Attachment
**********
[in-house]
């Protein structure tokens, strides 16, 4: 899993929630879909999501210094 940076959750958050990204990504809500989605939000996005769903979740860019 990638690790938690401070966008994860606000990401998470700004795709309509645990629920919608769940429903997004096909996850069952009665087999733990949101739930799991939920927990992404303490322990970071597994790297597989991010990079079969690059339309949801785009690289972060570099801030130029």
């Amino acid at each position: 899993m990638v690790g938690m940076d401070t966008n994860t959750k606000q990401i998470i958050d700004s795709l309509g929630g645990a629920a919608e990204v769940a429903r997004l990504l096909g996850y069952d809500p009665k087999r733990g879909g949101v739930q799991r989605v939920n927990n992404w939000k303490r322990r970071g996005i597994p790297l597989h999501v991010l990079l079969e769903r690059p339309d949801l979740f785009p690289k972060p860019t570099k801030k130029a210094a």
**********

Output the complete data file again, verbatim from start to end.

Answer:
[in-house]
């Protein structure tokens, strides 16, 4: 899993929630879909999501210094 940076959750958050990204990504809500989605939000996005769903979740860019 990638690790938690401070966008994860606000990401998470700004795709309509645990629920919608769940429903997004096909996850069952009665087999733990949101739930799991939920927990992404303490322990970071597994790297597989991010990079079969690059339309949801785009690289972060570099801030130029």
């Amino acid at each position: 899993m990638v690790g938690m940076d401070t966008n994860t959750k606000q990401i998470i958050d700004s795709l309509g929630g645990a629920a919608e990204v769940a429903r997004l990504l096909g996850y069952d809500p009665k087999r733990g879909g949101v739930q799991r989605v939920n927990n992404w939000k303490r322990r970071g996005i597994p790297l597989h999501v991010l990079l079969e769903r690059p339309d949801l979740f785009p690289k972060p860019t570099k801030k130029a210094a």